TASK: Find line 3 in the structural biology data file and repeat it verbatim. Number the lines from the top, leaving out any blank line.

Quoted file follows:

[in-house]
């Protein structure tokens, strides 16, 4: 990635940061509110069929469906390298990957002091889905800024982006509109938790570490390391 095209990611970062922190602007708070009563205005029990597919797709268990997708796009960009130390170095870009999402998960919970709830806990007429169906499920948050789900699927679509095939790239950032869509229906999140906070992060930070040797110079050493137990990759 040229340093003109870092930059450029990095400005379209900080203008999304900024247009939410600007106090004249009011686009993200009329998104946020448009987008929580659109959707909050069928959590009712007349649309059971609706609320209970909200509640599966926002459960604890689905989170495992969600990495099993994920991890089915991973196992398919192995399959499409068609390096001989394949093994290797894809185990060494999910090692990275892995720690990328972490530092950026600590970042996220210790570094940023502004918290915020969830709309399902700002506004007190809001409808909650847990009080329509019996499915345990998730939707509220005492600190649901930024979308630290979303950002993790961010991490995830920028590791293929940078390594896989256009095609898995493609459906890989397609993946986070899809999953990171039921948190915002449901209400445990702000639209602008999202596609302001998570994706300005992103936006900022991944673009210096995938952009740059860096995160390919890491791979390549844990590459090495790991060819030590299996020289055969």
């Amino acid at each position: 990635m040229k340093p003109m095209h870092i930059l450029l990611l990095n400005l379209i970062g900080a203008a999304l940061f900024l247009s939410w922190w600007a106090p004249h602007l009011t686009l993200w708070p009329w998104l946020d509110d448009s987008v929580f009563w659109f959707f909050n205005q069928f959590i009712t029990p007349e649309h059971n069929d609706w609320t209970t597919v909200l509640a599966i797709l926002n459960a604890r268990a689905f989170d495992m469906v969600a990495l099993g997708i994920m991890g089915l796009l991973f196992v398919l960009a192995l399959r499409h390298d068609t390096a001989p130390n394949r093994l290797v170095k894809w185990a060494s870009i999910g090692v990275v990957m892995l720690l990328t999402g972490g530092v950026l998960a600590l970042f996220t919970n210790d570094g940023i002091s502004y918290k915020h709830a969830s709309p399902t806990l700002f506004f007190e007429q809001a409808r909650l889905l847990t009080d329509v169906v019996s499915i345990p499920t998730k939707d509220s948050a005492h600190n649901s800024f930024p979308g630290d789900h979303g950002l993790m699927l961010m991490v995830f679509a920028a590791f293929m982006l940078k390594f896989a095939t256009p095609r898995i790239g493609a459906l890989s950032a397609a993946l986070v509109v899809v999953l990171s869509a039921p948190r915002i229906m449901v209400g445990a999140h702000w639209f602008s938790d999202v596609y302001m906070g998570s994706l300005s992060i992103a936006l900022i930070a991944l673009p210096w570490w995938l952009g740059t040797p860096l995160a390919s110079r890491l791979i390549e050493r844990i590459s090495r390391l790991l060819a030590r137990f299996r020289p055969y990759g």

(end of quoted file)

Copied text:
């Amino acid at each position: 990635m040229k340093p003109m095209h870092i930059l450029l990611l990095n400005l379209i970062g900080a203008a999304l940061f900024l247009s939410w922190w600007a106090p004249h602007l009011t686009l993200w708070p009329w998104l946020d509110d448009s987008v929580f009563w659109f959707f909050n205005q069928f959590i009712t029990p007349e649309h059971n069929d609706w609320t209970t597919v909200l509640a599966i797709l926002n459960a604890r268990a689905f989170d495992m469906v969600a990495l099993g997708i994920m991890g089915l796009l991973f196992v398919l960009a192995l399959r499409h390298d068609t390096a001989p130390n394949r093994l290797v170095k894809w185990a060494s870009i999910g090692v990275v990957m892995l720690l990328t999402g972490g530092v950026l998960a600590l970042f996220t919970n210790d570094g940023i002091s502004y918290k915020h709830a969830s709309p399902t806990l700002f506004f007190e007429q809001a409808r909650l889905l847990t009080d329509v169906v019996s499915i345990p499920t998730k939707d509220s948050a005492h600190n649901s800024f930024p979308g630290d789900h979303g950002l993790m699927l961010m991490v995830f679509a920028a590791f293929m982006l940078k390594f896989a095939t256009p095609r898995i790239g493609a459906l890989s950032a397609a993946l986070v509109v899809v999953l990171s869509a039921p948190r915002i229906m449901v209400g445990a999140h702000w639209f602008s938790d999202v596609y302001m906070g998570s994706l300005s992060i992103a936006l900022i930070a991944l673009p210096w570490w995938l952009g740059t040797p860096l995160a390919s110079r890491l791979i390549e050493r844990i590459s090495r390391l790991l060819a030590r137990f299996r020289p055969y990759g």